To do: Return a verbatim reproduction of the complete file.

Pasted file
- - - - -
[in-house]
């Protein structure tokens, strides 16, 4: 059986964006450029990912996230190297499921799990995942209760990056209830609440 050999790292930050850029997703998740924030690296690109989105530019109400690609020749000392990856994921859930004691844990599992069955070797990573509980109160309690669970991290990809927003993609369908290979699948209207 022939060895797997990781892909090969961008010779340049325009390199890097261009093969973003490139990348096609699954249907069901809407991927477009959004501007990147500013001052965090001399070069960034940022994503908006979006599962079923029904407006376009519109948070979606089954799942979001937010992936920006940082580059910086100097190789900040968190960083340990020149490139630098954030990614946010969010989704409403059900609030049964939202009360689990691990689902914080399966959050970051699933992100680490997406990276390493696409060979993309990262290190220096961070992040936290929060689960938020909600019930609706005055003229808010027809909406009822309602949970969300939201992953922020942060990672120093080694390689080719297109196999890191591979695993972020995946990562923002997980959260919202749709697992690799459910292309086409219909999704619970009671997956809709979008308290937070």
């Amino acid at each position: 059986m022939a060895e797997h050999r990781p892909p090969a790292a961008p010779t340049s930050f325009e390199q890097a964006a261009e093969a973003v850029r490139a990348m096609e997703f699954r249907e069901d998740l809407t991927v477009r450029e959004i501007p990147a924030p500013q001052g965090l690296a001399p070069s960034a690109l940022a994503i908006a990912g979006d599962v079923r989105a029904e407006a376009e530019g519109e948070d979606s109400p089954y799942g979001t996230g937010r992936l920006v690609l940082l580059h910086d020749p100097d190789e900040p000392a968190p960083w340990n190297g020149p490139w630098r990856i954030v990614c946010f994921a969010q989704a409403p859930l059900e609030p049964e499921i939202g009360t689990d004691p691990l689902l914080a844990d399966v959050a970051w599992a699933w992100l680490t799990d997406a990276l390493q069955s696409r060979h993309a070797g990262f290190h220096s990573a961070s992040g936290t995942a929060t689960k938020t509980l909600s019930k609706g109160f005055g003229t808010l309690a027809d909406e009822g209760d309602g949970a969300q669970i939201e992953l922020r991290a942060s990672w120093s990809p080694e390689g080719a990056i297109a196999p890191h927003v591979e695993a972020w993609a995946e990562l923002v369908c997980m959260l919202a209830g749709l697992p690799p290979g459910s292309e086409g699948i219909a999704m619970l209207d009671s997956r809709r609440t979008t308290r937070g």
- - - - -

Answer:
[in-house]
């Protein structure tokens, strides 16, 4: 059986964006450029990912996230190297499921799990995942209760990056209830609440 050999790292930050850029997703998740924030690296690109989105530019109400690609020749000392990856994921859930004691844990599992069955070797990573509980109160309690669970991290990809927003993609369908290979699948209207 022939060895797997990781892909090969961008010779340049325009390199890097261009093969973003490139990348096609699954249907069901809407991927477009959004501007990147500013001052965090001399070069960034940022994503908006979006599962079923029904407006376009519109948070979606089954799942979001937010992936920006940082580059910086100097190789900040968190960083340990020149490139630098954030990614946010969010989704409403059900609030049964939202009360689990691990689902914080399966959050970051699933992100680490997406990276390493696409060979993309990262290190220096961070992040936290929060689960938020909600019930609706005055003229808010027809909406009822309602949970969300939201992953922020942060990672120093080694390689080719297109196999890191591979695993972020995946990562923002997980959260919202749709697992690799459910292309086409219909999704619970009671997956809709979008308290937070």
């Amino acid at each position: 059986m022939a060895e797997h050999r990781p892909p090969a790292a961008p010779t340049s930050f325009e390199q890097a964006a261009e093969a973003v850029r490139a990348m096609e997703f699954r249907e069901d998740l809407t991927v477009r450029e959004i501007p990147a924030p500013q001052g965090l690296a001399p070069s960034a690109l940022a994503i908006a990912g979006d599962v079923r989105a029904e407006a376009e530019g519109e948070d979606s109400p089954y799942g979001t996230g937010r992936l920006v690609l940082l580059h910086d020749p100097d190789e900040p000392a968190p960083w340990n190297g020149p490139w630098r990856i954030v990614c946010f994921a969010q989704a409403p859930l059900e609030p049964e499921i939202g009360t689990d004691p691990l689902l914080a844990d399966v959050a970051w599992a699933w992100l680490t799990d997406a990276l390493q069955s696409r060979h993309a070797g990262f290190h220096s990573a961070s992040g936290t995942a929060t689960k938020t509980l909600s019930k609706g109160f005055g003229t808010l309690a027809d909406e009822g209760d309602g949970a969300q669970i939201e992953l922020r991290a942060s990672w120093s990809p080694e390689g080719a990056i297109a196999p890191h927003v591979e695993a972020w993609a995946e990562l923002v369908c997980m959260l919202a209830g749709l697992p690799p290979g459910s292309e086409g699948i219909a999704m619970l209207d009671s997956r809709r609440t979008t308290r937070g």